Wild Microbiomes

Hi there đź‘‹, I am a senior researcher at the San Diego Zoo Wildlife Alliance. My research integrates microbial ecology, analytical chemistry, and molecular endocrinology to unravel the mechanisms that drive host-microbe interactions while improving overall welfare and reintroduction success of threatened species. Views are my own.

Research areas: Organisms interact through symbioses, from harmful to benign to beneficial, driving evolution for both the host and symbiont. This coevolution occurs on different timescales, with microbiota exhibiting rapid changes (e.g., host dietary changes shape gut microbiota) compared to long-term changes in animal hosts (e.g., reduced fitness over generations). Gut microbiota have been implicated in negative outcomes, and their interactions with hosts display these clear differences in evolutionary timescales. Microbiome imbalance has been associated with disease states in humans and other animals. In particular, changes due to captivity have been linked to these health outcomes in wildlife. However, we lack a fundamental understanding of how microbes and their functions change over time and between generations and how these changes lead to host effects. Exploring symbiotic relationships like these is critical to elucidate mechanisms of adaptation surrounding host-symbiont homeostasis. With >42,000 species currently under threat of extinction, <1% of these species’ microbiomes have been evaluated, it is imperative that we expand our scope beyond human-centric studies to understand the microbial drivers of animal fitness.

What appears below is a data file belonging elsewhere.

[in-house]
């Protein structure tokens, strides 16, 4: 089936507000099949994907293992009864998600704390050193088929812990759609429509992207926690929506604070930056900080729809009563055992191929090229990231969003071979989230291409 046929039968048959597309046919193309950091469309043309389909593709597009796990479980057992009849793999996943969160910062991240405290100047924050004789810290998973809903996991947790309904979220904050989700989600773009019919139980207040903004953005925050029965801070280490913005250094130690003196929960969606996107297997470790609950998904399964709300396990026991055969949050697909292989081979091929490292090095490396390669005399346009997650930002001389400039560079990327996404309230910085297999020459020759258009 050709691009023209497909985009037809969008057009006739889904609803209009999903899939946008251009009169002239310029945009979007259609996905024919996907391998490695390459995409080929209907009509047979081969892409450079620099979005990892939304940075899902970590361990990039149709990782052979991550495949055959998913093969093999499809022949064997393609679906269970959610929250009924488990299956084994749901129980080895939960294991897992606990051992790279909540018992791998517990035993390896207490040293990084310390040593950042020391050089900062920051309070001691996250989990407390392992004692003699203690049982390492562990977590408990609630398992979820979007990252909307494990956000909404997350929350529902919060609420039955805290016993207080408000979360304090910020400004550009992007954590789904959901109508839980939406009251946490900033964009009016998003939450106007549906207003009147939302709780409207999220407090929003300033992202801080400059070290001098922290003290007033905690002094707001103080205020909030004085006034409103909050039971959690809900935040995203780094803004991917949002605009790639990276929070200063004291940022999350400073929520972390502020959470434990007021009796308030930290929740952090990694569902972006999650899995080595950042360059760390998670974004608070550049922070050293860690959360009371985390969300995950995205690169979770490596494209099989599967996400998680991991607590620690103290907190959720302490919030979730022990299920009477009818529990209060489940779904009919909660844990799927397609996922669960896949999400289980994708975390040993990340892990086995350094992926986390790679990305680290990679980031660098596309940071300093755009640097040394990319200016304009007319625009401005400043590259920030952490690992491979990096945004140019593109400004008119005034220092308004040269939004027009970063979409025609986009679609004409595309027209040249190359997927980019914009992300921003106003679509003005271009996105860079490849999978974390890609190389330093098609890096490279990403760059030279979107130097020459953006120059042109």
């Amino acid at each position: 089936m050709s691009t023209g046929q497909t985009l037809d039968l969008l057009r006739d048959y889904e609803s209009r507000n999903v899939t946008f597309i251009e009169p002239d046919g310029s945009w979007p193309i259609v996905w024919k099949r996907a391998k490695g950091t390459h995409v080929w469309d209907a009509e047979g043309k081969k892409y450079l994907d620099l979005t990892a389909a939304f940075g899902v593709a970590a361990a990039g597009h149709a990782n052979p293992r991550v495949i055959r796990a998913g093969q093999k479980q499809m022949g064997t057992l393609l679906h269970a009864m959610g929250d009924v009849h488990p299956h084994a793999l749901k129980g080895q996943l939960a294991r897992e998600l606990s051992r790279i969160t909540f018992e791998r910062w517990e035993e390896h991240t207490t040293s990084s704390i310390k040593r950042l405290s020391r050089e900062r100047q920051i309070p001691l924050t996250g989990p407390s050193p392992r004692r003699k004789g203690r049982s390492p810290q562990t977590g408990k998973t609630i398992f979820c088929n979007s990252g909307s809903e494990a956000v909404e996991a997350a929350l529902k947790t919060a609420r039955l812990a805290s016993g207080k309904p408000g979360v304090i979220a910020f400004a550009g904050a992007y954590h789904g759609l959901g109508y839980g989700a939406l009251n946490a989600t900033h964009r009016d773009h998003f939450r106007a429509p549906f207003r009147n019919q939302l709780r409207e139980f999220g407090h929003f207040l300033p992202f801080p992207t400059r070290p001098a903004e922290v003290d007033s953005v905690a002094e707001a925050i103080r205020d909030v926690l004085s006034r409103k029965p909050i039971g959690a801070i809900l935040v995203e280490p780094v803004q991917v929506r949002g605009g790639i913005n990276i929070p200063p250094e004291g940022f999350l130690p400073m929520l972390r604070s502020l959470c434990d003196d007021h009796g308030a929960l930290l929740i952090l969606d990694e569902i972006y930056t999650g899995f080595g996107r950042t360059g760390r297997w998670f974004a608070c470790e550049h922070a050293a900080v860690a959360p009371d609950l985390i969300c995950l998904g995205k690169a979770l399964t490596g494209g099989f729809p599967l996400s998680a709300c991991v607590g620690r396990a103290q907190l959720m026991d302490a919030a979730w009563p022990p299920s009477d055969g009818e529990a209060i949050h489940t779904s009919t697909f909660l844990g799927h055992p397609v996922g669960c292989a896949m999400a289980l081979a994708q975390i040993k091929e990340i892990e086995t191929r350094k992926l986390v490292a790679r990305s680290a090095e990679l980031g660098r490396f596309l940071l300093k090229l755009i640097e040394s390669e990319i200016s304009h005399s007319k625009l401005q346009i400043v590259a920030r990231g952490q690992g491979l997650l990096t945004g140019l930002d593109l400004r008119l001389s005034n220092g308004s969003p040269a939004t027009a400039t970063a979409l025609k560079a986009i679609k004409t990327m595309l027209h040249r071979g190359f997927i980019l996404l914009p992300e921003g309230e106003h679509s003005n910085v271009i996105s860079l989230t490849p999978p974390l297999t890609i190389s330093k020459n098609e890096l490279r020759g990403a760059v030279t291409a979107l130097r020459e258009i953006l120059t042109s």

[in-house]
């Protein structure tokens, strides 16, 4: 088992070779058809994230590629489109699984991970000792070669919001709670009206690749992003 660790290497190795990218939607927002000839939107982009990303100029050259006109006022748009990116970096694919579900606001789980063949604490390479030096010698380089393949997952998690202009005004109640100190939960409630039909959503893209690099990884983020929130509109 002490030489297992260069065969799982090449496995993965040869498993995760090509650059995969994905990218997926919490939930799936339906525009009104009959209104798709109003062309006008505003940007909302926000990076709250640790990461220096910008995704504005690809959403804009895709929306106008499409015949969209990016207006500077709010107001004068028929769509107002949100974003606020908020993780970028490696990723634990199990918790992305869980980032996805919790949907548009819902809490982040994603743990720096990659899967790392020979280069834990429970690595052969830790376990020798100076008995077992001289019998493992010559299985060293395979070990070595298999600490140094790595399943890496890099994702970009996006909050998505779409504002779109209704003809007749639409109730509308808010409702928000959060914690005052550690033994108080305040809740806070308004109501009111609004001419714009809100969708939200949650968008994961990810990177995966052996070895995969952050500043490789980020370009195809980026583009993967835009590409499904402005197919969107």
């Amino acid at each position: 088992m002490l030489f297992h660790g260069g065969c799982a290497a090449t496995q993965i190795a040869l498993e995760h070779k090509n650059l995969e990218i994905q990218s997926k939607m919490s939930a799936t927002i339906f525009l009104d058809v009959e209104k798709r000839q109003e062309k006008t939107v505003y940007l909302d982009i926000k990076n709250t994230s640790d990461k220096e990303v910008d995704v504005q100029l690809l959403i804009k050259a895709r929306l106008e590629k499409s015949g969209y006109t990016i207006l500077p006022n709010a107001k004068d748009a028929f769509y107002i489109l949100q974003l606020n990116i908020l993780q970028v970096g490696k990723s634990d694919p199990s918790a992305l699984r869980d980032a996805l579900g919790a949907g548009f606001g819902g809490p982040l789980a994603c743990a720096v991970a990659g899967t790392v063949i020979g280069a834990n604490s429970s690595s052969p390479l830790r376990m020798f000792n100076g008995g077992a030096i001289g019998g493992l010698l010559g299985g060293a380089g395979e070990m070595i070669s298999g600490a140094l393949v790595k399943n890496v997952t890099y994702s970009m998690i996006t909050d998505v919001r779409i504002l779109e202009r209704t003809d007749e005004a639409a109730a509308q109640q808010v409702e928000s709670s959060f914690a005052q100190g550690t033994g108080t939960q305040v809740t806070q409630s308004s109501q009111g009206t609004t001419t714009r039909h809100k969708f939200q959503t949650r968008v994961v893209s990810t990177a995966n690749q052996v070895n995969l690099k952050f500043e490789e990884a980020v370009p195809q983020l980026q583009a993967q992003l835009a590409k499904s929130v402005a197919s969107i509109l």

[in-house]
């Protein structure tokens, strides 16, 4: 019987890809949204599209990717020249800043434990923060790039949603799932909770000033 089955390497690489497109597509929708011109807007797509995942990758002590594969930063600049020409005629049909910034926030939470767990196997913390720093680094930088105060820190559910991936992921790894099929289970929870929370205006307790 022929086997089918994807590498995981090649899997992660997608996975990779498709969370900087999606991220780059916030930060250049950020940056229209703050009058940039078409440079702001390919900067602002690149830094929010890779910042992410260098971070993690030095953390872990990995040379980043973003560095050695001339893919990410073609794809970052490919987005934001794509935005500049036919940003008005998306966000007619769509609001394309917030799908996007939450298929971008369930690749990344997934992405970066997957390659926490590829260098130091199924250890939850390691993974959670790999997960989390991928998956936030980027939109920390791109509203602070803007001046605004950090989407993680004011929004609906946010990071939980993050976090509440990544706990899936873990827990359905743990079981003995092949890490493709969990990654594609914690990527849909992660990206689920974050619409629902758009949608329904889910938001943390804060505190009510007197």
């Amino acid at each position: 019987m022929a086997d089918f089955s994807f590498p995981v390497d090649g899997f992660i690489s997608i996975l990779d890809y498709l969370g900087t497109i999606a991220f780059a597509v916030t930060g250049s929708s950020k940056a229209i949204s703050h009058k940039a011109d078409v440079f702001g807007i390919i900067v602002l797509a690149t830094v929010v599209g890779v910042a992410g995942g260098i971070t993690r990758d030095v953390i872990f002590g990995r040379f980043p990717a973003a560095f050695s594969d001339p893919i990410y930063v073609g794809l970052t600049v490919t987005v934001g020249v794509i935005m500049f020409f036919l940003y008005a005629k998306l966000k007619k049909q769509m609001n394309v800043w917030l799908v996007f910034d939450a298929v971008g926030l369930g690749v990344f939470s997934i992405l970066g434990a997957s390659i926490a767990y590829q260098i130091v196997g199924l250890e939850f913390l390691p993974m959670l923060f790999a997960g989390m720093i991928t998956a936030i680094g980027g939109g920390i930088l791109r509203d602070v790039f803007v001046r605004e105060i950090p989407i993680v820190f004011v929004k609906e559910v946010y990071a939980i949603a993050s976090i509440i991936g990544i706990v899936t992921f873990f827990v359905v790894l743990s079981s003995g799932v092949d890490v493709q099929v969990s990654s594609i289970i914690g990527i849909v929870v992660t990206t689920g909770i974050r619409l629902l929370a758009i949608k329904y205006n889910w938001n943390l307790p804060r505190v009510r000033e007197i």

• Linking host fitness to environmentally driven changes in microbiota
  • Examining microbiomes following environmental chemical exposure
  • Rewilding across scales–microbes as treatment
  • Understanding organismal function through chemical ecology